South Korea passes new law on P2P lending
Lenders are required to have a capital of at least $421,000.
South Korea has passed a new law on peer-to-peer (P2P) lending that is expected to address deceptive practices and better protect consumers, reports Yonhap News Agency, based on statements from industry watchers.
Starting 27 August, all P2P lenders are required to have paid-in capital of at least $421,00 (KRW500m) each and register with the country's financial regulator within a year.
In the case of a non-registered P2P lender, the lender's operator will face a fine of less than $84,200 (KRW100m) or a jail term of less than three years.
State-registered P2P lenders must also publicly disclose their financial information, and have a system of computers and security equipment. They are also now banned from selling high-risk instruments.
P2P lending is a new type of loan extended to individuals or businesses through social networks and the internet. It covers a wide range of services, including loans to startups and self-employed businesspeople.
Market sources noted that the implementation of the law will help root out fraudulent practices and provide protection to users of the service more effectively.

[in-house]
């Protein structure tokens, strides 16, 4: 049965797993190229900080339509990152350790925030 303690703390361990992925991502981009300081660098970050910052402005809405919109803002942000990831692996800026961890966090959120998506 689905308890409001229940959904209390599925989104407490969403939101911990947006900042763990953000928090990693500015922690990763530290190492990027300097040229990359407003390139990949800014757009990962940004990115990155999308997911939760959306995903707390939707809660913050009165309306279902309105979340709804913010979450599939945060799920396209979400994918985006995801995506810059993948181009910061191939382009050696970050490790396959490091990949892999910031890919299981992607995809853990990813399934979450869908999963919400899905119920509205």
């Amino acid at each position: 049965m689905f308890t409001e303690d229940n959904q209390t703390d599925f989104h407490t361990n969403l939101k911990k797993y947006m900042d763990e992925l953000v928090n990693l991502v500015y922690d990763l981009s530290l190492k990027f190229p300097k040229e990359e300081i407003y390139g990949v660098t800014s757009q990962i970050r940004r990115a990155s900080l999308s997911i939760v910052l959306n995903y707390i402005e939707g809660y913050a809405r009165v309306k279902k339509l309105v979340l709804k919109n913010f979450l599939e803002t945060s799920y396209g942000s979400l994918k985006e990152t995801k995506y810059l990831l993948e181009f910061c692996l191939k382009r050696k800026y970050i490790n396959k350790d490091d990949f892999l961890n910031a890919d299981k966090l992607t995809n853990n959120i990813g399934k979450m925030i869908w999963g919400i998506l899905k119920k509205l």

With a legal framework put in place, P2P lending could emerge as an alternative mechanism for providing mid-rate loans to potential borrowers, they added.
P2P lending in South Korea has largely been unregulated despite seeing massive growth. This has spawned a range of problems, including fraud and soaring loan delinquency, noted Yonhap.
Outstanding P2P loans extended by 241 companies stood at almost $9.52b (KRW11.3t) as of 25 August, compared with $7.33b (KRW8.7t) at the end of last year, according to market tracker Midrate.
Their loan delinquency rate jumped to 16.3% from 11.4% over the same period.